What a way to follow Pride.
This week, Governor Ricketts is taking his political rhetoric on the road to town hall meetings to spread misinformation about inclusive, age-appropriate, science-based health education standards that are under consideration by the Nebraska State Board of Education.
If you haven’t been following this closely, here are the key points:
- Nebraska doctors, teachers, school nurses, and other professionals drafted the standards.
- If adopted, the standards would provide a general guide for public schools to develop health-related course content, like standards that have already been adopted for physical education, fine arts, and foreign languages.
- The draft standards rightly include information about LGBTQIA+ people and families.
- The focus of Gov. Ricketts’ opposition shifts week to week. He has demanded the addition of private religious entities to the drafting committee, tried to erase the presence of LGBTQIA+ students and families, and used coded language to try and tie the standards to concepts like critical race theory. He has even suggested teaching children the correct anatomical names for their body parts would “sexualize” our children.
Consider all that with these other facts: Curriculum decisions will still be made locally. These standards don’t apply to private schools or home school families. State law already lets families opt their kids out of sex ed if they want to.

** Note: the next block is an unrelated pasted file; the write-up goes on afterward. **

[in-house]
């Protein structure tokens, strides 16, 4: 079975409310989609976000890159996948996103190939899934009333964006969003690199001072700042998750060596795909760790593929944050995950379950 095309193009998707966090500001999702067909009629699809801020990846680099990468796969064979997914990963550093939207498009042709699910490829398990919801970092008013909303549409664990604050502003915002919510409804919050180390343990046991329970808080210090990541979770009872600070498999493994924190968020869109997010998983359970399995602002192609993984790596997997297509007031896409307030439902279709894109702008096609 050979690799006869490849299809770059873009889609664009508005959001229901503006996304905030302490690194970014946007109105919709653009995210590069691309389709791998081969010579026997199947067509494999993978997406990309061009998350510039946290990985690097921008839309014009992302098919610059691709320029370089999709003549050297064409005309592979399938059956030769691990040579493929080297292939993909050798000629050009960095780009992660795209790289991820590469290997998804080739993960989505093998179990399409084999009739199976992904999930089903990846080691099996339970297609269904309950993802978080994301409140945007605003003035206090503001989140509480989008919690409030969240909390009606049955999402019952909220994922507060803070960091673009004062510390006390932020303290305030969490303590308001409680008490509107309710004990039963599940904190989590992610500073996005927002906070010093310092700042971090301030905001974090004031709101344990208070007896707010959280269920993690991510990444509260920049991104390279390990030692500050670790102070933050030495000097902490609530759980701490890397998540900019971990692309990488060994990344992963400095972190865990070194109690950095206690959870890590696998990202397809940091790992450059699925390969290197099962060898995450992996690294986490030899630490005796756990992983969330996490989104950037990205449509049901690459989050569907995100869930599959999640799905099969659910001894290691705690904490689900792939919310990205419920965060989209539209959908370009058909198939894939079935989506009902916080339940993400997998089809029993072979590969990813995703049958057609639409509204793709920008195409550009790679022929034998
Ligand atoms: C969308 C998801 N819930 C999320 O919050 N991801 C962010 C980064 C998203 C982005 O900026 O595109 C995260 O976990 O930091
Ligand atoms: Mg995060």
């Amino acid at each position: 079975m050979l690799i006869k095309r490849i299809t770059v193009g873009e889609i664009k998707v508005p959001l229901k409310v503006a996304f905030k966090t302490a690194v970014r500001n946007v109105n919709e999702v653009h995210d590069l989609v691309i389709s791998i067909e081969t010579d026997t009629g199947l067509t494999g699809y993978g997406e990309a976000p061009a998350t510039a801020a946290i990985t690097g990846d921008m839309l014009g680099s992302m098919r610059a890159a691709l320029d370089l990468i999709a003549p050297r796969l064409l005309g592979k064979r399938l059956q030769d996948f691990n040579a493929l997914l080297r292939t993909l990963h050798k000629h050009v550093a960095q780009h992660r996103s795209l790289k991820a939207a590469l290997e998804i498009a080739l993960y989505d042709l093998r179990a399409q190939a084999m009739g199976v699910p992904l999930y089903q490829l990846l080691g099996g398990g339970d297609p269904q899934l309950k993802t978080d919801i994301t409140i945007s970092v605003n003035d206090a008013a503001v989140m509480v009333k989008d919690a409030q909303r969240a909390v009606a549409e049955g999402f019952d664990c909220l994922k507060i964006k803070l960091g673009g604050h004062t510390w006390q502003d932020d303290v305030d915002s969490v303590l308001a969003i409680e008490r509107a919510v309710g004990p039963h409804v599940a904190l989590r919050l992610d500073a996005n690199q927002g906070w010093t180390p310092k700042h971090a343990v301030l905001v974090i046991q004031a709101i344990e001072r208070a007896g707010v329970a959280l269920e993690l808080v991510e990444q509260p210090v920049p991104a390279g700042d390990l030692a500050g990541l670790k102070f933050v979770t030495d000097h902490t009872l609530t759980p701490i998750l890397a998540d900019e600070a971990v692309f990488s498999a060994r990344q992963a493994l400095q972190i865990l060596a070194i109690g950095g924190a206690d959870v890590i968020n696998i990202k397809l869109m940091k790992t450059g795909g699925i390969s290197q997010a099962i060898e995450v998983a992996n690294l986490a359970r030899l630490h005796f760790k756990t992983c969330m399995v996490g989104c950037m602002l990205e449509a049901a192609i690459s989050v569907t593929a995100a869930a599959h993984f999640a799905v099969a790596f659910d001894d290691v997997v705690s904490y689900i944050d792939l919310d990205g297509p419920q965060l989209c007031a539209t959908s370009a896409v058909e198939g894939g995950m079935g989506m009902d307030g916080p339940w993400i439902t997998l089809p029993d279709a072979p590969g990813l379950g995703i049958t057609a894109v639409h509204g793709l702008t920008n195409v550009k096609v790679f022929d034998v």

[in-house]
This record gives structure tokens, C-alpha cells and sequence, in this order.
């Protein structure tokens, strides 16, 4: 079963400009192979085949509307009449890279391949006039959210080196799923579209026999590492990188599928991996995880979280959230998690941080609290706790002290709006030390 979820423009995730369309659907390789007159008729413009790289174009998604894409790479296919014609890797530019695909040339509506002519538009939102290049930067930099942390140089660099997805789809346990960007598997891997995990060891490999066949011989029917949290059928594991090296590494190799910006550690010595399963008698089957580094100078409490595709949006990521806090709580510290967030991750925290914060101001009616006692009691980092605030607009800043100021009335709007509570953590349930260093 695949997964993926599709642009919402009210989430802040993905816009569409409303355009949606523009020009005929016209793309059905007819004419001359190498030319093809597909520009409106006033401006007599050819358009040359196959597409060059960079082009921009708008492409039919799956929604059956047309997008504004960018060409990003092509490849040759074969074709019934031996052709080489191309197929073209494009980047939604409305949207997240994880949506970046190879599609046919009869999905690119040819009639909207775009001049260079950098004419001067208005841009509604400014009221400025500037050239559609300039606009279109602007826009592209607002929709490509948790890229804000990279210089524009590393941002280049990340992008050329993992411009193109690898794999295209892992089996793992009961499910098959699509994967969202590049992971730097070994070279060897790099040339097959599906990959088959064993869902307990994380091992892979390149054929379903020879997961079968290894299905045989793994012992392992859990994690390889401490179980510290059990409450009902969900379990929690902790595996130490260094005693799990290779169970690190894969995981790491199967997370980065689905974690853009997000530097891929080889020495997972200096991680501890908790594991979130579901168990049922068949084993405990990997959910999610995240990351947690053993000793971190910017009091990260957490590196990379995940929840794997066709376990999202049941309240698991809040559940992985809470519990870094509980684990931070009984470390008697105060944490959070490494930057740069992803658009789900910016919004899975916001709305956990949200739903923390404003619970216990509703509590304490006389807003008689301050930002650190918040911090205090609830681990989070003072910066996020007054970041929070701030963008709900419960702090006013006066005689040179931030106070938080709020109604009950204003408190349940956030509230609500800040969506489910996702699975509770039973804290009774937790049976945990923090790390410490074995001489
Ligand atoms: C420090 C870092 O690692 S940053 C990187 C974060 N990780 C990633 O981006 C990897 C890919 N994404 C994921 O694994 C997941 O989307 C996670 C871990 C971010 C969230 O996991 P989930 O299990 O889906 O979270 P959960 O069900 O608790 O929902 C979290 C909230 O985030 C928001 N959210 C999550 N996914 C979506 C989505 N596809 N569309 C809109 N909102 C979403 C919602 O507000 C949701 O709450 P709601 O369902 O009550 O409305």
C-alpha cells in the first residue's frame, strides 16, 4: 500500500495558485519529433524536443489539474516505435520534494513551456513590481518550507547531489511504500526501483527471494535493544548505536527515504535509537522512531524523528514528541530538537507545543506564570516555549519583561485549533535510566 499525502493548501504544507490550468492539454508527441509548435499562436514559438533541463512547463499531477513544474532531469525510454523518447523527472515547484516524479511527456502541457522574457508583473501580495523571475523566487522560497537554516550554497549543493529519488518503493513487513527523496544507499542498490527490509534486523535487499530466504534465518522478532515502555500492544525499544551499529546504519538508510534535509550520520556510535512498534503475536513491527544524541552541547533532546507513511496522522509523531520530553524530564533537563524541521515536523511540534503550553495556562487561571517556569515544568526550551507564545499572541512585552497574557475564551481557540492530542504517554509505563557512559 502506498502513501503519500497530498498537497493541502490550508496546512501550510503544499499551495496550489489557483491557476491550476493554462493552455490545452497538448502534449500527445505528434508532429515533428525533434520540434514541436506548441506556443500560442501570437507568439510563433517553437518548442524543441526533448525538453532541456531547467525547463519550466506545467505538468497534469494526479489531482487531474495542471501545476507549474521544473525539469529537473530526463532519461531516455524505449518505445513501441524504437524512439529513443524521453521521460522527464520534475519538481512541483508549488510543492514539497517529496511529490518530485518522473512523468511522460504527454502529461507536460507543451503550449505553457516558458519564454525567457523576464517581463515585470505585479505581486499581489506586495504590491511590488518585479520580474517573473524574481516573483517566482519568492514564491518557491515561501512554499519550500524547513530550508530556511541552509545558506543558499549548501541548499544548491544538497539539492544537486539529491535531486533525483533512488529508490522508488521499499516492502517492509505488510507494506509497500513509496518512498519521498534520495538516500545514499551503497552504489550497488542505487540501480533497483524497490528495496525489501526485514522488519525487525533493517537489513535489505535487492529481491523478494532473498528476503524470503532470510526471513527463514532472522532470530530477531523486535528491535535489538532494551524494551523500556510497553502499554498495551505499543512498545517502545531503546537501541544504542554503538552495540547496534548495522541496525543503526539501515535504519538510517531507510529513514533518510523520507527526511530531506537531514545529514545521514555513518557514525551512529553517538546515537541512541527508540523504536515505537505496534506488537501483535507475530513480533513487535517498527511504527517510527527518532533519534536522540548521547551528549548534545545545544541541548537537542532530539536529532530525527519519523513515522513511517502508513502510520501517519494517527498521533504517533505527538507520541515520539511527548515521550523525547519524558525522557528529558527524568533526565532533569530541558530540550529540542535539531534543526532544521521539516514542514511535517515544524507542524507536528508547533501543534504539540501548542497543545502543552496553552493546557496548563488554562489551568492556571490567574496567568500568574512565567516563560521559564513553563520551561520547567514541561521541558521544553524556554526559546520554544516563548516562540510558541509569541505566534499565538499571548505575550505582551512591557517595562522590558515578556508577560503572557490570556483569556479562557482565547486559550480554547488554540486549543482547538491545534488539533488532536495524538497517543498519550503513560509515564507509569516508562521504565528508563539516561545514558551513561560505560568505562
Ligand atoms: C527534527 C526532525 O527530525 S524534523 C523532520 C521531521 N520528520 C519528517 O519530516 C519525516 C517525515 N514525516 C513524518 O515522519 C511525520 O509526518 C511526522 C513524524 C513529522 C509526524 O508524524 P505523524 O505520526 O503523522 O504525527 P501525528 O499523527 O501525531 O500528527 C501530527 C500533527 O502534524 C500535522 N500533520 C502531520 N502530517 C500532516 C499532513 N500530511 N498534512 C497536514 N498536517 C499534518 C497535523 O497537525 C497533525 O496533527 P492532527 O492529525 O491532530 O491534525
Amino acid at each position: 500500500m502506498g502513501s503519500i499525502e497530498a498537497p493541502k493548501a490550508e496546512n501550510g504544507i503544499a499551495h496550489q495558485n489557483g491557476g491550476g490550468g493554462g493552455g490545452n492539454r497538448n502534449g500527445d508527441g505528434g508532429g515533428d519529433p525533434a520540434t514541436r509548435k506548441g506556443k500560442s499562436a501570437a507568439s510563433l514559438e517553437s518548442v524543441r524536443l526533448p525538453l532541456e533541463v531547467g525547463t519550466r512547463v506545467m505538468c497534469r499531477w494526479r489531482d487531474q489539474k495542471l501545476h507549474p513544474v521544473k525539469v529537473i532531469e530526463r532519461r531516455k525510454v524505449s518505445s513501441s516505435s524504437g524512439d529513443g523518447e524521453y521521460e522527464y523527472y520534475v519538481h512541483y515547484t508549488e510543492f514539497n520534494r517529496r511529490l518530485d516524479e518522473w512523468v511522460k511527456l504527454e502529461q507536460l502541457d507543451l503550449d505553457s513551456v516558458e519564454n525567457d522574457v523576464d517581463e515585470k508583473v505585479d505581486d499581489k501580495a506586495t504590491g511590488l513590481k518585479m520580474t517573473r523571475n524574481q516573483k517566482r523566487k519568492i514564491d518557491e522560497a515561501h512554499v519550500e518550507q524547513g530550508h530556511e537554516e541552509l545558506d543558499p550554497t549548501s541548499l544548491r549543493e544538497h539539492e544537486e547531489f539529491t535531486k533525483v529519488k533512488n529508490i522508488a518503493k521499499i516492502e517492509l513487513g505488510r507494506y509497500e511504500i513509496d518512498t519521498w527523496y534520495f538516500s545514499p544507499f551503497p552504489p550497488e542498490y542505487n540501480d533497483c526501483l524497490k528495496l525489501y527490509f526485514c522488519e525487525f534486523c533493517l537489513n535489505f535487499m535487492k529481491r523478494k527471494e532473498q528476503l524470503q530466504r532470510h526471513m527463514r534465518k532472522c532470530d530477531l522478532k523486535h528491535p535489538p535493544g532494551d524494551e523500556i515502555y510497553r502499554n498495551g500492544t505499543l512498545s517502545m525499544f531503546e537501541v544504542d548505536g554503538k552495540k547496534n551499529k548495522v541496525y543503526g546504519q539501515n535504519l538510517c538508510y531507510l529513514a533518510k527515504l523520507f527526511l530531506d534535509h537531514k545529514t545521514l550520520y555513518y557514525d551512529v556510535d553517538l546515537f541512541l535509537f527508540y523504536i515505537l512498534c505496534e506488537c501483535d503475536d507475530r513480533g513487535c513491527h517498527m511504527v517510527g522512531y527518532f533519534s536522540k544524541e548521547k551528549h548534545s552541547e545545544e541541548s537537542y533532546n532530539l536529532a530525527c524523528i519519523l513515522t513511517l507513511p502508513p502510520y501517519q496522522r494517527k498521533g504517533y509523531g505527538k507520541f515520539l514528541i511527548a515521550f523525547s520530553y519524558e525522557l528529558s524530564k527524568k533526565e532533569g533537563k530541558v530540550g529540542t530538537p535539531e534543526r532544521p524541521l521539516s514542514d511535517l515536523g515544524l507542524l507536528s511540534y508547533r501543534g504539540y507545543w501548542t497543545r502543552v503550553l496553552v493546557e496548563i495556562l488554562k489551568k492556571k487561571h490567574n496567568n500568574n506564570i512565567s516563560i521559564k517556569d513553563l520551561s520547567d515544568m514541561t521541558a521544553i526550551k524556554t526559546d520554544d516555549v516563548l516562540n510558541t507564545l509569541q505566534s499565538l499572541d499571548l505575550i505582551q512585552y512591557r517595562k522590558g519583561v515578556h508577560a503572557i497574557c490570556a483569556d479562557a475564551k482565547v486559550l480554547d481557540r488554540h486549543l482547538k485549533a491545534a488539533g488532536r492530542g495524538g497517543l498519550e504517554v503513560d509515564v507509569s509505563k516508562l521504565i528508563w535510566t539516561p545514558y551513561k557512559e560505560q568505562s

Gov. Ricketts is calling his events the “Protect Our Kids & Schools” town hall series. The irony is that his fearmongering and otherizing only worsens a harmful status quo that these standards are trying to address.
Accurate, affirming health information supports students' well-being, helps prevent self-harm, and encourages healthy relationships.
As a local pediatrician recently wrote in the Omaha World-Herald, “Without appropriate education and policies, LGBTQ+ students are at a much higher risk of bullying and harassment, which can cause declines academically, poor mental health, and even suicide. A comprehensive curriculum will not only prepare our future generations but also provide life-saving information to help our LGBTQ+ youth not feel isolated in what should be one of their safest spaces, their school.”
Health education that is age-appropriate, complete, and honest should be the standard for all students in Nebraska. While we feel confident the decision makers know these standards should be about youth and their needs and not politics at its loudest or most cynical, they need to hear from you.
You can start being an advocate for effective health education through this excellent resource from the Women’s Fund of Omaha: https://www.omahawomensfund.org/nde-health-standards/.
Together we can send a clear message: Nebraska should be for everyone.